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LOKPAL BILL

The Lokpal is a proposed body to be enacted as a law by Parliament, which will be headed by a chairperson who is or was a Chief Justice of India and eight other members. The Lokpal Bill, an effort to rein in the pervasive corruption in public life, was first mooted in the late 60s, However, it failed to become law despite successive attempts. The basic idea of the Lokpal is borrowed from the office of the ombudsman in other countries. It provides for filing complaints of corruption against ministers and members of parliament with the ombudsman. The government's Lokpal Bill has kept the Prime Minister and the judiciary as well as conduct of MPs in Parliament out of the ambit of the anti-corruption watchdog. The PM, however, will come under the purview of Lokpal after he demits office. The bill gives permission to Lokpal to probe any Union minister or officials of Group 'A' and above rank without any sanction. According to the government's draft, the body will have a chairperson and eight members, including four judicial members - who will be former or sitting judges of Supreme Court or chief justices of the high court. The Lok Ayuktas in the states does not come under the purview of this bill as the Centre cannot intervene in the powers of the state. The Lokpal will have its own prosecution and investigation wing with officers and staff necessary to carry out its functions. What is Anna Hazare and civil society's proposed Jan Lokpal Bill for which they are fighting for? The Jan Lokpal Bill, also referred to as the citizens' ombudsman bill, is intended as a more effective improvement to the original Lokpal Bill that is currently being proposed by the the government. The prefix 'Jan' (citizens) has been added to highlight the fact that these improvements include inputs from ordinary citizens through an activist-driven, non-governmental public consultation. The arguments given in favour of the Jan Lokpal Bill is that if made into a law, it will create an independent ombudsman body outside government control that will have the power to register and investigate complaints against politicians and public servants without the need to get a prior approval from the government. The proponents of Jan Lokpal Bill believe that it will effectively redress citizen's grievances, protect whistle-blowers and more importantly, deter corruption. The Lokpal will be a three-member body with a chairperson who is or was a chief justice or Supreme Court judge, and two members who are or have been high courts judges or chief justices. Implementation of the Lokpal bill will hopefully reduce corruption in India. The basic idea of the Lokpal is borrowed from the office of the ombudsman in other countries. It provides for filing complaints of corruption against the prime minister , other ministers and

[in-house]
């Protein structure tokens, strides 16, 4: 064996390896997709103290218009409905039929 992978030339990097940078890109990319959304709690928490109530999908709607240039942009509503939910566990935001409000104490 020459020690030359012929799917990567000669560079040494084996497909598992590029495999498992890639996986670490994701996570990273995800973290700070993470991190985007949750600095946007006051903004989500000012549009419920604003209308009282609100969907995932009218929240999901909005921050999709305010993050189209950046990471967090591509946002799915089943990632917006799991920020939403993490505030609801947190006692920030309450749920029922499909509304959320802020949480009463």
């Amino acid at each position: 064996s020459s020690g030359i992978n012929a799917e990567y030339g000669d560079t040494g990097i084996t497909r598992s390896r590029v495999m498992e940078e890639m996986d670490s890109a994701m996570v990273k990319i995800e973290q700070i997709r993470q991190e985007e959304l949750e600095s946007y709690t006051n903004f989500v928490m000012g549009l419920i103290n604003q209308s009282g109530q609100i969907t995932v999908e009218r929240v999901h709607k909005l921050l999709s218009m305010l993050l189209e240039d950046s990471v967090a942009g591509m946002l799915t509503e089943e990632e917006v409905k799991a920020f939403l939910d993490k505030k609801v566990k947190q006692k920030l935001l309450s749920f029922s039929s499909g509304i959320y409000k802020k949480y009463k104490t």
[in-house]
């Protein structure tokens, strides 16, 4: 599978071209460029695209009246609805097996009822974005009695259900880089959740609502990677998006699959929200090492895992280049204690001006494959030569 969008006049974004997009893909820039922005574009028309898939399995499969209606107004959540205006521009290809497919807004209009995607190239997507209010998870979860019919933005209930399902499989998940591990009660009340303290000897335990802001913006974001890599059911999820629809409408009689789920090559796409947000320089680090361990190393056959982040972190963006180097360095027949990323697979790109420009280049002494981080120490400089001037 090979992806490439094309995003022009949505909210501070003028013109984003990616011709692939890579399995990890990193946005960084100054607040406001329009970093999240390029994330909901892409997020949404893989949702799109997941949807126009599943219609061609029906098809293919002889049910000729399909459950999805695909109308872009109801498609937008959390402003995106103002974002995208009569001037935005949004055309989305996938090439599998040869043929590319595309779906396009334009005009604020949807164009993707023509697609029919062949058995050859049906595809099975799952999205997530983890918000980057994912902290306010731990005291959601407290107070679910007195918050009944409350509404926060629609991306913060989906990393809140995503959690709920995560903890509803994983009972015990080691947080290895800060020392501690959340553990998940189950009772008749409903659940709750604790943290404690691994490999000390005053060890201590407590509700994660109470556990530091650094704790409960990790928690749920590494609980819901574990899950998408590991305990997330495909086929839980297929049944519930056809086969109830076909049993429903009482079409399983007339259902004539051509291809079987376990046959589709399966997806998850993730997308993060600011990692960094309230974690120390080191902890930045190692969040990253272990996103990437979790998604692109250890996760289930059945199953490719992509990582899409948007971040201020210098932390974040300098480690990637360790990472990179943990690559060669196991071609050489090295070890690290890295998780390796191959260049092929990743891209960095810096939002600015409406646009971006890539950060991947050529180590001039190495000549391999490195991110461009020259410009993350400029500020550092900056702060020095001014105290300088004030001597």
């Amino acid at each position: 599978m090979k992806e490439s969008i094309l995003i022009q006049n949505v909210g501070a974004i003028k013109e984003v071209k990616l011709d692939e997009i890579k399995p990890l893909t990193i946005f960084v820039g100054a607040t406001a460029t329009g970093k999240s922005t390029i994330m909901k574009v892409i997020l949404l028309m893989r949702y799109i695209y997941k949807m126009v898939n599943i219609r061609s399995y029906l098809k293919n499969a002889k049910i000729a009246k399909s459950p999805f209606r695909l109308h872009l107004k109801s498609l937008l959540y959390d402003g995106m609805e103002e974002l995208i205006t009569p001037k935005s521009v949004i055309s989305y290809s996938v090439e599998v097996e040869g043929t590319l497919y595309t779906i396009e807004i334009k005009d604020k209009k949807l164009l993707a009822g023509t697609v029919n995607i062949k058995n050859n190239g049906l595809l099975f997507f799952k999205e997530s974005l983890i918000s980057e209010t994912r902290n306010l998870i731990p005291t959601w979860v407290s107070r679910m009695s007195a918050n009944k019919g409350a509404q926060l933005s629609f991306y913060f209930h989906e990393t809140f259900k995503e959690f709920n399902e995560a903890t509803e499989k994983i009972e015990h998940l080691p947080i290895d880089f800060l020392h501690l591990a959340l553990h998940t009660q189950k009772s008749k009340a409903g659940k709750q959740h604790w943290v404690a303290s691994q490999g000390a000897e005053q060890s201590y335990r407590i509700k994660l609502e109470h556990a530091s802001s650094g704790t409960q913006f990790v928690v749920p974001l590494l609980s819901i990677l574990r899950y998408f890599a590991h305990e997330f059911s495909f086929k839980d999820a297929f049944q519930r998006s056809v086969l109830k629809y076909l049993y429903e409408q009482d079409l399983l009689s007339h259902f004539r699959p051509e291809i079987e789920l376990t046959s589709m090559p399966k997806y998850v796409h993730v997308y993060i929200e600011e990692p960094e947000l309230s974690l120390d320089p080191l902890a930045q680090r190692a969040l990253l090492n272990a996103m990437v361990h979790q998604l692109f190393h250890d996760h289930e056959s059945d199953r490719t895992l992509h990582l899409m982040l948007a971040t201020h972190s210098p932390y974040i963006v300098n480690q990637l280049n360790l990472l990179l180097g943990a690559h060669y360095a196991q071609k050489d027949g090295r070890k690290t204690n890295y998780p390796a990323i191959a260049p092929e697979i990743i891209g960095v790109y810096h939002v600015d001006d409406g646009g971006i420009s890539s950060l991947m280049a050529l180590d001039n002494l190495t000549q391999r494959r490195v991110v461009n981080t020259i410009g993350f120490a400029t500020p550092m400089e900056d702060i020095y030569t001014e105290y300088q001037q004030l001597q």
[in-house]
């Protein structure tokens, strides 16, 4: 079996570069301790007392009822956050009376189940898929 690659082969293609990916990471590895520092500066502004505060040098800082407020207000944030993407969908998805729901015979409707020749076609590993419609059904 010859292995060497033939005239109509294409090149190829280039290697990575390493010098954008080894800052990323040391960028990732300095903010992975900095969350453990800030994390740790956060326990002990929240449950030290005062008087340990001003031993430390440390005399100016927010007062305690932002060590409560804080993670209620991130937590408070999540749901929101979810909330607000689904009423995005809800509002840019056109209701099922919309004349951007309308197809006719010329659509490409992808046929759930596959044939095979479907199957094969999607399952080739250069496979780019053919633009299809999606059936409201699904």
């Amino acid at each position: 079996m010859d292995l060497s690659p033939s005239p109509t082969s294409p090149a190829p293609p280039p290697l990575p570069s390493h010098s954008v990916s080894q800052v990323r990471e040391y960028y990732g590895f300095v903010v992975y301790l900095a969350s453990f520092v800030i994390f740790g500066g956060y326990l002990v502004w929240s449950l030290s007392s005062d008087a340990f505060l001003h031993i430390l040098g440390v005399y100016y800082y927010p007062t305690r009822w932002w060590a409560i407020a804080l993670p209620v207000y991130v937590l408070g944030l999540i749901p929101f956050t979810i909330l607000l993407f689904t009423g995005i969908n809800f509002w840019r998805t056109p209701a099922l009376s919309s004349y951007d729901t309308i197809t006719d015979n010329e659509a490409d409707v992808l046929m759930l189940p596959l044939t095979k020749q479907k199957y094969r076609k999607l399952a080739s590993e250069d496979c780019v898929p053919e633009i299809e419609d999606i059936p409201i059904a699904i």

members of parliament with the ombudsman. Anyone, except for a public servant , can file a complaint and the Lokpal has to complete the inquiry within six months. For 42 years, governments have tried to put in place the law. The bill was for the first time presented during the fourth Lok Sabha in 1968, and was passed there in 1969. However, the Lok Sabha was dissolved , resulting in the first death of the bill. It was revived in 1971, 1977, 1985, 1989, 1996, 1998, 2001, 2005 and 2008. In September 2004, prime minister Manmohan Singh said the Congress-led United Progressive Alliance government would lose no time in enacting the bill. But strong lobbies blocked it. The Lokpal Bill, 2010, awaits an okay from a select committee. Former chief justice of the Delhi high court and rights activist Rajinder Sachar feels the bill is "shamefully toothless and meant to give a false reassurance to the people that the government is serious in its fight against corruption" . But former chief justice of India M N Venkatachelliah feels the PM must be out of its purview.